How long did it take to create the instrument?
I started working on the idea of the instrument in the winter of 2015, did experiments on guitar and after we were content with the experiment, we proceeded to make the instrument. By September 2016, the first noori was made.
Tell us about the instrument?
Noori is a new musical instrument belonging to the family of lute instruments (guitars, rabab, oud, sarod) wherein all three kinds of schools of music are playable, namely Indian classical, western music and Arabic music. One can play chords like that in guitar and shrutis/microtones of Indian classical music and Arabic music.
What other musical instruments do you love?
I love sitar, oud, rabab and guitar, but sarod touches me most because of its sheer projection, innocence and beautiful sound. I remember encountering sarod in Banaras while carrying a guitar, and was left awestruck by its sound. The shruti playing in sarod makes it so pure. I have a sarod with me, which I am studying and love to play it.
Musically, what can we expect next from you?
My songs. I had been down with chronic laryngitis since many years, and just recently, I have recovered from it. I have started to record my songs and yes, noori will feature on them.
Who would you love to collaborate with?
I would love to collaborate with classical Indian artists and Arab musicians, along with those from the orchestral music scene. I believe collaborations are relationships. They can’t be engineered and are made just like any relationship. I love my existing collaborations in the Zubaan music project, as we continuously grow and teach each other new things.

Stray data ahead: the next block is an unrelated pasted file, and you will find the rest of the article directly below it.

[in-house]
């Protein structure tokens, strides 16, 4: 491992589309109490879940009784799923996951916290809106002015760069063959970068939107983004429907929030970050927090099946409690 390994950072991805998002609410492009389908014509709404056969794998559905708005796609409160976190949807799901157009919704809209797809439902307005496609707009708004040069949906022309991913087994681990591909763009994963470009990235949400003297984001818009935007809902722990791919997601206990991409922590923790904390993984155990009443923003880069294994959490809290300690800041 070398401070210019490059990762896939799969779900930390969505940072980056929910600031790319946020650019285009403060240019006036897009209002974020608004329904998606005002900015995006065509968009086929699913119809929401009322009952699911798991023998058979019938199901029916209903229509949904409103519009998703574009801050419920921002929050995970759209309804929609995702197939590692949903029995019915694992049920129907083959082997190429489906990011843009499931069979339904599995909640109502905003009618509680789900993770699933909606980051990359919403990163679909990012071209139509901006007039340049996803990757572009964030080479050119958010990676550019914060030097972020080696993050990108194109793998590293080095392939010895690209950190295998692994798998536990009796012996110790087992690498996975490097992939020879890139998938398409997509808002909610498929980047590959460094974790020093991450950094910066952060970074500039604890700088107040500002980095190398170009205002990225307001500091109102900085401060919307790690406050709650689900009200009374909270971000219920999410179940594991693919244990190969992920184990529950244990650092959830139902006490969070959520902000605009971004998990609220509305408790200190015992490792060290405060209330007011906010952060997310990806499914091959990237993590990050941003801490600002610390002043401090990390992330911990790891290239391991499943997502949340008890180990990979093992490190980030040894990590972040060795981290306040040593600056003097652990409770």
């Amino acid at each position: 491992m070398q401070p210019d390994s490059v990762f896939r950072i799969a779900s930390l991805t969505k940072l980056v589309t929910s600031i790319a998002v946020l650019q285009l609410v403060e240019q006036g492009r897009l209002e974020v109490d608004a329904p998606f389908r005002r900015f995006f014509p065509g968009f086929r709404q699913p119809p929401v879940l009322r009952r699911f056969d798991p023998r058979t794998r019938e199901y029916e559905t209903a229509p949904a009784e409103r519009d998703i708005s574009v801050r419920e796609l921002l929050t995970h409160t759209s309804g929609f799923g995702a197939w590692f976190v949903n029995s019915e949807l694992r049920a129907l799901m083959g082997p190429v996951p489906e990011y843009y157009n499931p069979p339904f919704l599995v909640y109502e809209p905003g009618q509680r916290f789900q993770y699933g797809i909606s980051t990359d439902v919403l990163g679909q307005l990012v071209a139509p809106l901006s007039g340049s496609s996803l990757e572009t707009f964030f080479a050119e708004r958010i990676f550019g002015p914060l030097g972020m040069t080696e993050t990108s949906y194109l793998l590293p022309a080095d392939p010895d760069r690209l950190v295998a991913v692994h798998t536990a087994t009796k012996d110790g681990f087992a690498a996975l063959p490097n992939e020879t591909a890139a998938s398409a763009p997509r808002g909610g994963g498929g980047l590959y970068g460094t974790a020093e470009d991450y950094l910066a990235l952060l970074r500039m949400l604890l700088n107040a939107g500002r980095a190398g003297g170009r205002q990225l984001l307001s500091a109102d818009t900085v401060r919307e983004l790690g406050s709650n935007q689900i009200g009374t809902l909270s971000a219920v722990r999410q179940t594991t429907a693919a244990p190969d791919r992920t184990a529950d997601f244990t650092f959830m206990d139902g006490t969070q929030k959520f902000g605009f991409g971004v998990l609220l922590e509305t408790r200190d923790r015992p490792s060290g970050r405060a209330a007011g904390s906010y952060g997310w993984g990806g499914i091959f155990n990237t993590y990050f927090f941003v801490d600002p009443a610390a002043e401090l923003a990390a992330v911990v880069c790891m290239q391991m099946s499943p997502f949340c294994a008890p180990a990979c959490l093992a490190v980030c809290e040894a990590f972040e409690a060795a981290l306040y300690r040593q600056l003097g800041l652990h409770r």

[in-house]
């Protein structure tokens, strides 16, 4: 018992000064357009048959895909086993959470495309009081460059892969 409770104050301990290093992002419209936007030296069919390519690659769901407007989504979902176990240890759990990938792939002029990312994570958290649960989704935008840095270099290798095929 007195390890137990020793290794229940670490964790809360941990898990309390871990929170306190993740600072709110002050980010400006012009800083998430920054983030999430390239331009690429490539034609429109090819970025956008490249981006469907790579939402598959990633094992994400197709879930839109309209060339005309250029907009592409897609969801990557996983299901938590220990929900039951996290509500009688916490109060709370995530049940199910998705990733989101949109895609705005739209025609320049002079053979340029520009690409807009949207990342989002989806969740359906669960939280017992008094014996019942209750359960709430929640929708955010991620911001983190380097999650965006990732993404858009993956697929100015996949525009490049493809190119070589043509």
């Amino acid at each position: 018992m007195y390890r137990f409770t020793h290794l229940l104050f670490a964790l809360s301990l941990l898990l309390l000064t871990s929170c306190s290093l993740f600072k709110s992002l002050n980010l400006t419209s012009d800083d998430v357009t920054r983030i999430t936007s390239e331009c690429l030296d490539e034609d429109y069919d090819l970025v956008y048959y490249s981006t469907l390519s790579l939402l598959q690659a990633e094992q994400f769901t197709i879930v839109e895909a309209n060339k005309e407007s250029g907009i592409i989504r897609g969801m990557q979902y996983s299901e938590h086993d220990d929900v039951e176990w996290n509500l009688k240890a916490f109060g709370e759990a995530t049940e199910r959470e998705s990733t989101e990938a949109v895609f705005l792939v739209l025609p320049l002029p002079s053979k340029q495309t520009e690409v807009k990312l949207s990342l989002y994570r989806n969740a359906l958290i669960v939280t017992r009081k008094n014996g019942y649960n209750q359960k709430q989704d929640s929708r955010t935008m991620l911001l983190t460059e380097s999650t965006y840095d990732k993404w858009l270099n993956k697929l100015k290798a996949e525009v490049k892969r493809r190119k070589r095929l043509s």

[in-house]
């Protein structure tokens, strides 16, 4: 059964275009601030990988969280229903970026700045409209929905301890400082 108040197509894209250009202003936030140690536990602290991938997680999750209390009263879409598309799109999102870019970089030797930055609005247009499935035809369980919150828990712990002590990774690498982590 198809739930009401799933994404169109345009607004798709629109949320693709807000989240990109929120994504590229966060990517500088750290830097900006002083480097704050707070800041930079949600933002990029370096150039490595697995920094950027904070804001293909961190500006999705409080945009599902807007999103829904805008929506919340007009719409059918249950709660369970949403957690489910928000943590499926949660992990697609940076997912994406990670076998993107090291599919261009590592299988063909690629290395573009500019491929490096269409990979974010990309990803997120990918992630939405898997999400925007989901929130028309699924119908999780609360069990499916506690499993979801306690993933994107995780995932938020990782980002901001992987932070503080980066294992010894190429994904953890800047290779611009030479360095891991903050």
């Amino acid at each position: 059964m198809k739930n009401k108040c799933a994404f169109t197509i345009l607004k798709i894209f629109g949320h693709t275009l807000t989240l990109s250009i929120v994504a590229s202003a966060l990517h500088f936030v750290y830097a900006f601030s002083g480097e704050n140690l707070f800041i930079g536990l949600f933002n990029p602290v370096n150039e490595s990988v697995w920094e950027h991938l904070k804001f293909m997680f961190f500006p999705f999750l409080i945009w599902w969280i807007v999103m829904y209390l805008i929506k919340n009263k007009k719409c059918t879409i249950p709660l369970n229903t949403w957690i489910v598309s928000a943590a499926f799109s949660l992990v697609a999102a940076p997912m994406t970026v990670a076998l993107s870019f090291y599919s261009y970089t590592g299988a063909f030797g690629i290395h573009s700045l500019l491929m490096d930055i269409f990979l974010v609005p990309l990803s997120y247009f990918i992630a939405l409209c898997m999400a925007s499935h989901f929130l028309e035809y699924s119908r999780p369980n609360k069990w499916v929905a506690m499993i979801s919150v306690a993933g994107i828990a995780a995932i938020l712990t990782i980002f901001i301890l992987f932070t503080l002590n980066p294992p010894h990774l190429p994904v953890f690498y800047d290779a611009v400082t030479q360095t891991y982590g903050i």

Who are your musical heroes?
At present, they are Zia Mohiuddin Dagar and Ali Akbar Khan.
What do you most love about your mother Kavita Seth as an artist?
As an artist, I think my mother is a fabulous composer. I love to see that she is always practising and learning, from everyone. She is so humble. I idolise these values in her and practise them.
What music dominates your personal playlist?
Mostly Mediterranean reggae and desert blues.
What inspires you as an artist?
The will to connect with myself and everyone. The act of creation makes me feel alive.
What is the musical plan going forward?
In the immediate future, it is to release my songs, create more music on noori, evolve the instrument further and then open it to the world. I look forward to doing more collaborations with artists in India and across different music scenes.
If you could master something new in music, what would it be? Singing, writing, playing noori and doing all of them together. Being able to sing and play what’s on my mind for hours, and be able to do the same in performance.
Why do you love music?
Music is a medium to connect with myself.